After two failed attempts and a corruption scandal, passports to again be procured through a global tenderWith the stock of passports fast running out, the Department of Passports has no choice but to consider calling for a global tender.
After two failed attempts to procure passports, the Department of Passports is once again working to call a global tender to print and supply e-passports.
As the stock of machine-readable passports is fast running out, the Department of Passports is under pressure to arrange an alternative passport supply because of the large number of Nepalis who leave for foreign employment every month.
Earlier on November 8, the Department of Passports had cancelled an e-bidding notice for the printing, supply, delivery, installation, testing, commissioning and personalisation of machine-readable passports on the grounds that Nepal would establish its own security printing press.
But the plan to set up a security printing press has hit a roadblock after a minister in the Oli Cabinet was caught on tape negotiating a Rs700 million “commission” with the local agent of a Swiss company vying for the security press contract.
Hours after the audio recording was leaked, Gokul Baskota, minister for communication and information technology, resigned.
The parliamentary Public Accounts Committee has also asked the government to put the entire security printing process on hold for the moment.
But the number of passports is declining and the Department of Passports is going to call for a global tender, an official from the Prime Minister’s Office and another from the Ministry of Foreign Affairs told the Post.
“After Foreign Minister Pradeep Gyawali returns [from Geneva], a proposal to call for a global tender will be tabled at the Cabinet,” said the Foreign Ministry official. “If everything goes according to plan, the Department of Passports is likely to call for a global tender for e-passports within 10 to 15 days.”
On August 27, the department had issued a global tender for the printing and supply of 5 million e-passports for five years on a competitive basis that would cost the state around Rs 8 to 10 billion. The deadline for the supply and printing of e-passport was extended twice due to complaints from prospective bidders, who said that the tender did not provide a level-playing field for all.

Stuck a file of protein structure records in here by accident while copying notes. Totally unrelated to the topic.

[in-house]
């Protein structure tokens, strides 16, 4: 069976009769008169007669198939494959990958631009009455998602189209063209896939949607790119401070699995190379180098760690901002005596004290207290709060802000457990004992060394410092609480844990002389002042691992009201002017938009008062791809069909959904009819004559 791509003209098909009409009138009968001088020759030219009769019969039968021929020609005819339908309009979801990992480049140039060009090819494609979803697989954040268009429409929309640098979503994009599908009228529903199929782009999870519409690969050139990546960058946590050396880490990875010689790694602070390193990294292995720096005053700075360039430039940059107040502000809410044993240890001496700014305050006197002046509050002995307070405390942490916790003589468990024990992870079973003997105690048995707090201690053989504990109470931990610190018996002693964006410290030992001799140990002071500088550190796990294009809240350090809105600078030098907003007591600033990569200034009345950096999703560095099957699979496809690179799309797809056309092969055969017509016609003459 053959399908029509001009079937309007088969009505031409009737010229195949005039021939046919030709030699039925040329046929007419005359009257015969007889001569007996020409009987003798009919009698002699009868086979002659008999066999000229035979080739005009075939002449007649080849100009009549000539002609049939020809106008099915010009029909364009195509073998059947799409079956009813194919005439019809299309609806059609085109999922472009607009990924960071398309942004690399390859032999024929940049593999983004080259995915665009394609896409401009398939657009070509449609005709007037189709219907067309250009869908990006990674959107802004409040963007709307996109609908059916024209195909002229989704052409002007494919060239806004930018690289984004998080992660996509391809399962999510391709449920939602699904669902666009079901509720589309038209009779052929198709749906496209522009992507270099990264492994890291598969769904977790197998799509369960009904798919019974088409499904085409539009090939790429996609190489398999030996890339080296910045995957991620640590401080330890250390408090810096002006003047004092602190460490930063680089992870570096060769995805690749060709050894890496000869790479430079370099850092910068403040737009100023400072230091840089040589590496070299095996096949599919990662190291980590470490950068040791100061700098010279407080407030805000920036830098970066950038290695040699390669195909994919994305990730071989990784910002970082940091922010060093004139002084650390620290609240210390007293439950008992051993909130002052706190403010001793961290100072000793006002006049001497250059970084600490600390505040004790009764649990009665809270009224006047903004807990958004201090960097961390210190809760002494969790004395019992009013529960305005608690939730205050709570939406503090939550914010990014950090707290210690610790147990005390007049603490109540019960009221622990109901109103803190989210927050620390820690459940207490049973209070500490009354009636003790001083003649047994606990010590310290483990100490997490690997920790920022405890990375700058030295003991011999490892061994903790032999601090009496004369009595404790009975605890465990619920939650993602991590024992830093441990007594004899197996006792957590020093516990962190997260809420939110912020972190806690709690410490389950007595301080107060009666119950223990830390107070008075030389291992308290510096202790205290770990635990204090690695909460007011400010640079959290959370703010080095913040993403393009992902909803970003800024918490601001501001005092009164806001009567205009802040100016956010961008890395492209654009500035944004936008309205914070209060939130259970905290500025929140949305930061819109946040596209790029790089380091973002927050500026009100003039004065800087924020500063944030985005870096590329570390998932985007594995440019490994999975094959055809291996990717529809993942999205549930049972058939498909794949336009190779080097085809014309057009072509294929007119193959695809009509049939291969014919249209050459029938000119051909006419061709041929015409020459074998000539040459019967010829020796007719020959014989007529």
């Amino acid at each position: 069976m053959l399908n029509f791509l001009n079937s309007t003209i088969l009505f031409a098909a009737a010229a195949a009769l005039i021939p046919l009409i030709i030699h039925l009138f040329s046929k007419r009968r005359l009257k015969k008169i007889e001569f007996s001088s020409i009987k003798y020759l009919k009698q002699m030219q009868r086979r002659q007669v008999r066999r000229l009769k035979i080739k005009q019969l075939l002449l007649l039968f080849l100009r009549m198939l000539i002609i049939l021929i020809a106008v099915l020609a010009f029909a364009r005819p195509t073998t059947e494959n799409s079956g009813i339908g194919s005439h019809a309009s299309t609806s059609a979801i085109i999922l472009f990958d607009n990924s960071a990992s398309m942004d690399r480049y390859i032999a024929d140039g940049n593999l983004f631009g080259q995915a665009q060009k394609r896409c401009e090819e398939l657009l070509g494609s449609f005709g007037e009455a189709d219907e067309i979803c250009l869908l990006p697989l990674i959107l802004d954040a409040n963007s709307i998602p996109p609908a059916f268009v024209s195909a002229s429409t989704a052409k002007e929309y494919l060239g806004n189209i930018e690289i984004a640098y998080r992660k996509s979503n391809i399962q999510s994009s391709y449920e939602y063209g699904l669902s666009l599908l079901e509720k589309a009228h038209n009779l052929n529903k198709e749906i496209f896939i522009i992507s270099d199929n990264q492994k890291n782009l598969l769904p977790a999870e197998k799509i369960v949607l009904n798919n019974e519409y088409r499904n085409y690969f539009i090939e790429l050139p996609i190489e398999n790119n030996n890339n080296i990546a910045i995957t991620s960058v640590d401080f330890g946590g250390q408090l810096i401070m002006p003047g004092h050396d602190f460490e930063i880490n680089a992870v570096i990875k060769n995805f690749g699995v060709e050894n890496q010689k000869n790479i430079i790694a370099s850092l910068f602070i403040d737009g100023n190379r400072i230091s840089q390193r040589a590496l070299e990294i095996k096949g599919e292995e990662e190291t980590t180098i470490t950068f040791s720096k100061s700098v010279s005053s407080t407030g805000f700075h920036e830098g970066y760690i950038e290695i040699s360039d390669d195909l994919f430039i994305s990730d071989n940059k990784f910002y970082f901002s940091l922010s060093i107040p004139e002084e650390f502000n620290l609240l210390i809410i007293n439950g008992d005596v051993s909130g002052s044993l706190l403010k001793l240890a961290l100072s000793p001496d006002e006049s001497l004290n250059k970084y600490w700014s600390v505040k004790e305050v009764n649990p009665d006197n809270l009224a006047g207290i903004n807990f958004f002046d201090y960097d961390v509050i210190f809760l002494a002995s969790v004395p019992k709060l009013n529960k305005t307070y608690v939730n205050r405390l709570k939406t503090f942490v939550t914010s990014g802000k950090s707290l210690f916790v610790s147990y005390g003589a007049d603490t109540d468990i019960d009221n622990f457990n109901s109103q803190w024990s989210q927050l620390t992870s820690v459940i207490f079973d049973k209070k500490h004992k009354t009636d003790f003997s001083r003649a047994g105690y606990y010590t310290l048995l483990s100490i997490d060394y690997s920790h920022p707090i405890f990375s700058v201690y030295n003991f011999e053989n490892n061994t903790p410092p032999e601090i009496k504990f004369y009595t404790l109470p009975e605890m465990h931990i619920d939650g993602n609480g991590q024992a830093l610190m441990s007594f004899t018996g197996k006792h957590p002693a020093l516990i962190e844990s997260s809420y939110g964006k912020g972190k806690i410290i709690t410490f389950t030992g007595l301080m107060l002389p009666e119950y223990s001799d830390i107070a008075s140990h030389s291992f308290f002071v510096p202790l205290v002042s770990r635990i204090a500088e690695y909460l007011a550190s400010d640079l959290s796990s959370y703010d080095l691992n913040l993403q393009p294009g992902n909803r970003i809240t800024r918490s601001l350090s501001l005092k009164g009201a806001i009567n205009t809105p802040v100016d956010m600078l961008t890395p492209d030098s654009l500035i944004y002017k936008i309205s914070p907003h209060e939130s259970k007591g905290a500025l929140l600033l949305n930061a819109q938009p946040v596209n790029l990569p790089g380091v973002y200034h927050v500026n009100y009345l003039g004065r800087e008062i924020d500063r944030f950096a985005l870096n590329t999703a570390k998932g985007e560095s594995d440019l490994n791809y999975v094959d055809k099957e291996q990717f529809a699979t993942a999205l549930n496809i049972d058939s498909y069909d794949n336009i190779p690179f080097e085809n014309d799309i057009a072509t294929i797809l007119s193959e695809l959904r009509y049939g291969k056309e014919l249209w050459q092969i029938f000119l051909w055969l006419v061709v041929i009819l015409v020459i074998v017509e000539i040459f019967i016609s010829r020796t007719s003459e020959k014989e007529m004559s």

“Some adjustments are expected though, as last time when we were planning to call the tender, it was for 5 million passports,” the official said. “We might call the tender for 2.5 million copies this time, so some price adjustments will be made.”
According to officials, 2.5 million copies will be enough to last two-and-a-half years, in which time Nepal is likely to have its own security printing press.
However, Ramkaji Khadka, director-general of the Department of Passports, refused to provide any details.
“An appropriate decision will be taken once Foreign Minister Gyawali returns from Geneva,” Khadka told the Post.
After the security printing press landed in controversy and two parliamentary panels started looking into possible financial irregularities, a team of government secretaries had advised the Ministry of Foreign Affairs to take an independent decision for a possible contingency plan, according to Dipak Subedi, secretary at the Ministry of Communication and Information Technology.
The government had earlier sought expressions of interest from Germany, France and Switzerland for the printing and delivery of passports. A contract was expected to be struck in a government-to-government deal but the plan was rejected after several officials at the Foreign Ministry and Department of Passports objected.
The government had also made attempts to sign a separate government-to-government deal with the French IN Groupe to supply and deliver passports, but this plan too was scrapped after the French company landed into controversy.
“We have been advising the government and officials to follow due process and go for competitive bidding but they ignored it and here are the results,” said Dharmashela Chapagian, a member of the Parliamentary Public Accounts Committee. “Any direct deal under the pretext of a Cabinet decision or a policy decision could be source of corruption or financial irregularities. But we are also clear that the government should not delay in the passport arrangement as there will be an uproar if there is a passport shortage.”